Most of us probably feel comfortable that we know the basics of what fraud is. We probably all use a computer and the internet too at some point during the day. It makes sense, therefore, to assume that internet fraud is fraud that happens over the internet. But, what exactly does that mean and if you’ve been charged with it, do you have a defense?
There are many different types of internet fraud
Some common examples include:
- Credit card fraud – using the details of another person’s credit card to make purchases online without their consent or knowledge
- Hacking or malware – this happens where a person illegally accesses the personal and private information of another and then uses it for their own benefit
- Banking fraud – this is where a third party contacts you pretending to be from your bank and convinces you to give them access to your account
Defenses to internet fraud
One of the defenses available against a charge of internet fraud is that you had the consent of the alleged victim at the time you took the actions which are the basis of the fraud allegation. If you can prove, therefore, that you had the permission of the other party to use their credit card, for example, this is a defense against the allegation made.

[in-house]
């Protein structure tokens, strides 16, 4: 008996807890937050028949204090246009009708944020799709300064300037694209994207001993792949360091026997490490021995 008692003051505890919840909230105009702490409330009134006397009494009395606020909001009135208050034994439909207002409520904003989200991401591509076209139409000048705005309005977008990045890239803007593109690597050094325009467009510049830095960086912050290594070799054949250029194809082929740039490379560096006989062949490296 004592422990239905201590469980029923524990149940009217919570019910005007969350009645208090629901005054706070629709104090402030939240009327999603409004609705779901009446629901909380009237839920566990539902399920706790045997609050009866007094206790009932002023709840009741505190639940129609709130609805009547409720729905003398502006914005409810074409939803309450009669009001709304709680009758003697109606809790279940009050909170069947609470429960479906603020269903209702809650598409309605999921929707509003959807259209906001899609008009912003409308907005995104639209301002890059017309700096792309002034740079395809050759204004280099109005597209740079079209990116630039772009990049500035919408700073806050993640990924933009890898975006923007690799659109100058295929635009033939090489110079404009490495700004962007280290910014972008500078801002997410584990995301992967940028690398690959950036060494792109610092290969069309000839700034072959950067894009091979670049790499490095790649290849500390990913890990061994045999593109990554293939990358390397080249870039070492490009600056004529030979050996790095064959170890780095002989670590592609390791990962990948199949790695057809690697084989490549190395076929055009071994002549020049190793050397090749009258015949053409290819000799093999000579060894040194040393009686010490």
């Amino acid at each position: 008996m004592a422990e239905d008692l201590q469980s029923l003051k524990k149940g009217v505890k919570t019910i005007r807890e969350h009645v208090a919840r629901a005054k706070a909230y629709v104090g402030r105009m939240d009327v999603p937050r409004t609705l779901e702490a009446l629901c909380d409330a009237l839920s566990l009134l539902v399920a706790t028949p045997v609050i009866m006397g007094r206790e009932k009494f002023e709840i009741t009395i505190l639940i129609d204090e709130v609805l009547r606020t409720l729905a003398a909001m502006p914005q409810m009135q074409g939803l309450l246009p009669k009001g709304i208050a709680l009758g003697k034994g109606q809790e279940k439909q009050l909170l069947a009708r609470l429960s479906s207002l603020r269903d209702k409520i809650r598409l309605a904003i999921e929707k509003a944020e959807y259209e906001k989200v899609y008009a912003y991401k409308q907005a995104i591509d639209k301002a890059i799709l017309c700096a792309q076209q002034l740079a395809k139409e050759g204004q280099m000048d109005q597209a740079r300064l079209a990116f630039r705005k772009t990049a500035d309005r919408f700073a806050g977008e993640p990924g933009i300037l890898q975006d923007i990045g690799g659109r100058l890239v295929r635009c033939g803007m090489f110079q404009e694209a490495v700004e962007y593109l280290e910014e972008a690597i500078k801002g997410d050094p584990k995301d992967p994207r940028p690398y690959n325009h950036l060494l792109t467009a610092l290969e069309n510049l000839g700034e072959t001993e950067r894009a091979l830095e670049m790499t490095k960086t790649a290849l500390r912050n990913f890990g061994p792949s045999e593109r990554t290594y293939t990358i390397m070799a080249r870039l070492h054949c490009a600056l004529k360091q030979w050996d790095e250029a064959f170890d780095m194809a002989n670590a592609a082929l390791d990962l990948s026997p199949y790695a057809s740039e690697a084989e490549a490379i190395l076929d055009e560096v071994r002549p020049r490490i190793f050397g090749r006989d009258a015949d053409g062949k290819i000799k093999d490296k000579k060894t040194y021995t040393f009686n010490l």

Similarly, if you can prove that you lacked the intent to commit fraud at the time that the event occurred, this is a defense you can use against the charges the prosecution are bringing against you.
Thirdly, cases of internet fraud involve a lot of technical examination of evidence and can be very difficult to prove. If the prosecution does not have the level of evidence they need, the case against you may be weakened significantly.
If you’ve been charged with internet or computer fraud, there are many technicalities that need to be investigated and require the help of an experienced legal professional.